Grain shape, grain boundary mobility and the Herring relation

A. E. Lobkovsky, A. Karma, M. I. Mendelev, M. Haataja, D. J. Srolovitz

Research output: Contribution to journalArticlepeer-review

33 Scopus citations


Motivated by recent experiments on grain boundary migration in Al, we examine the question: does interface mobility depend on the nature of the driving force? We investigate this question in the Ising model and conclude that the answer is "no." This conclusion highlights the importance of including the second derivative of the interface energy with respect to inclination γ′′ in the Herring relation in order to correctly describe the motion of grain boundaries driven by capillarity. The importance of this term can be traced to the entropic part of γ ′′, which can be highly anisotropic, such that the reduced mobility (i.e., the product of interface stiffness γ+γ ′′ and mobility) can be nearly isotropic even though the mobility itself is highly anisotropic. The cancellation of these two anisotropies (associated with stiffness and mobility) originates in the Ising model from the fact that the number of geometrically necessary kinks, and hence the kink configurational entropy, varies rapidly with inclination near low-energy/low mobility, but slowly near high-energy/high-mobility interfaces, where the kink density is high. This implies that the stiffness is high where the mobility is low and vice versa. Consequently, the grain shape can appear isotropic or highly anisotropic depending on whether its motion is driven by curvature or an external field, respectively, but the mobility itself is independent of driving force. We discuss the implications of these results for interpreting experimental observations and computer simulations of microstructural evolution, where γ′′ is routinely neglected.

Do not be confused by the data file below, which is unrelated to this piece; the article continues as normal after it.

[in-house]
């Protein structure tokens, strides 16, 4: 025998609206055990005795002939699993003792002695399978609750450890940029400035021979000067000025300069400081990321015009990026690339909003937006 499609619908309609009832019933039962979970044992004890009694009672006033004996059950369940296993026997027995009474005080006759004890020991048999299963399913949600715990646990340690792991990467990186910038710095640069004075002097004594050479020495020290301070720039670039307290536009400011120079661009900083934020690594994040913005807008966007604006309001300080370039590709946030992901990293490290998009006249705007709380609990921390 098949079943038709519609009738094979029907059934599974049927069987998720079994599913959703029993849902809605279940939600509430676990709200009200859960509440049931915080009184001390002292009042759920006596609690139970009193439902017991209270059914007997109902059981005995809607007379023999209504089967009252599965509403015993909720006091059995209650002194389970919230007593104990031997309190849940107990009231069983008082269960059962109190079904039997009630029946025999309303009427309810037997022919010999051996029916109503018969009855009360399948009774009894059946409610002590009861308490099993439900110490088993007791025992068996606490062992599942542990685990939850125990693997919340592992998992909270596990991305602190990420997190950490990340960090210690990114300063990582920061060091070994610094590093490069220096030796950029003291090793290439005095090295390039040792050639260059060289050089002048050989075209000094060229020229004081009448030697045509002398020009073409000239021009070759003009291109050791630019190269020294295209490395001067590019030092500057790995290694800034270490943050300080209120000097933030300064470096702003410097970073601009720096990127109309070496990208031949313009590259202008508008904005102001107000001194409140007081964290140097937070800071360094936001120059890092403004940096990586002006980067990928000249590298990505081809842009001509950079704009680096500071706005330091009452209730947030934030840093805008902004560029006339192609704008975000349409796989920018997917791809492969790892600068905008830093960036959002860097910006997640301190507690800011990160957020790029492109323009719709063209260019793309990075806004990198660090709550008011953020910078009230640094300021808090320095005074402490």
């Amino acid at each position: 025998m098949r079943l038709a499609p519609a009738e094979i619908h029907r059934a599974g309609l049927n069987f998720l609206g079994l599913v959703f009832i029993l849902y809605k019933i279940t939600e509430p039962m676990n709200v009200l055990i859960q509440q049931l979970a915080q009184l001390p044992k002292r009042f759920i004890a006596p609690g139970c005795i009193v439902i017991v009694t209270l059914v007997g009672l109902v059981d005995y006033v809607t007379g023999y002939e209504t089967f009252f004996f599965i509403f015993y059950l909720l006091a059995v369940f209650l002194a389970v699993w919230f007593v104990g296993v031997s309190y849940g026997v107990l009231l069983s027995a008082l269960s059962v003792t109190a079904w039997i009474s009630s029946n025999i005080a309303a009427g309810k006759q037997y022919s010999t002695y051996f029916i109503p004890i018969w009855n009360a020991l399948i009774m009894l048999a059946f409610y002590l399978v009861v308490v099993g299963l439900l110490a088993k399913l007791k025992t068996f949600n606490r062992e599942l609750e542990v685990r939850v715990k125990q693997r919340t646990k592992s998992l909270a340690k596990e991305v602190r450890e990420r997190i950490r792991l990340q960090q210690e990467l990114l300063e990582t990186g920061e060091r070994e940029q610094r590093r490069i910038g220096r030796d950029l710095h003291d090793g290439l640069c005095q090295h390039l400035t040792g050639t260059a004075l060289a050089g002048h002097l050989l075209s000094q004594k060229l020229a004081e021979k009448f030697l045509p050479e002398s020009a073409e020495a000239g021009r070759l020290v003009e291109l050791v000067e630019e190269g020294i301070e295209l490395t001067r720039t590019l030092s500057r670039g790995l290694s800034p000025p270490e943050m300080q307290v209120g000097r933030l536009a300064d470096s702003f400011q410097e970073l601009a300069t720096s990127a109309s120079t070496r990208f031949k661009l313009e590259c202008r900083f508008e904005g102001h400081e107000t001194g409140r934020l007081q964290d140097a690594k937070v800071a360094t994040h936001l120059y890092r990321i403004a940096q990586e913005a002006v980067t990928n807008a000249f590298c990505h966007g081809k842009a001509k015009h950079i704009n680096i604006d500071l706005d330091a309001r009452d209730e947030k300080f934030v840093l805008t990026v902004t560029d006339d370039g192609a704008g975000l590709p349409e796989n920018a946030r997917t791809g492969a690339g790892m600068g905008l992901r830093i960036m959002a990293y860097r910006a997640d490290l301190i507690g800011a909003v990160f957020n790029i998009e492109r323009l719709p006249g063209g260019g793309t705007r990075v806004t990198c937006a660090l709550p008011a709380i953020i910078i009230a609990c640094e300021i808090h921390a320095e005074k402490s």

Original languageEnglish (US)
Pages (from-to)285-292
Number of pages8
JournalActa Materialia
Issue number2
StatePublished - Jan 19 2004
Externally publishedYes

All Science Journal Classification (ASJC) codes

  • Electronic, Optical and Magnetic Materials
  • Ceramics and Composites
  • Polymers and Plastics
  • Metals and Alloys


  • Grian boundary migration
  • Interface driving force
  • Interface mobility
  • Interface stiffness
  • Monte Carlo simulation


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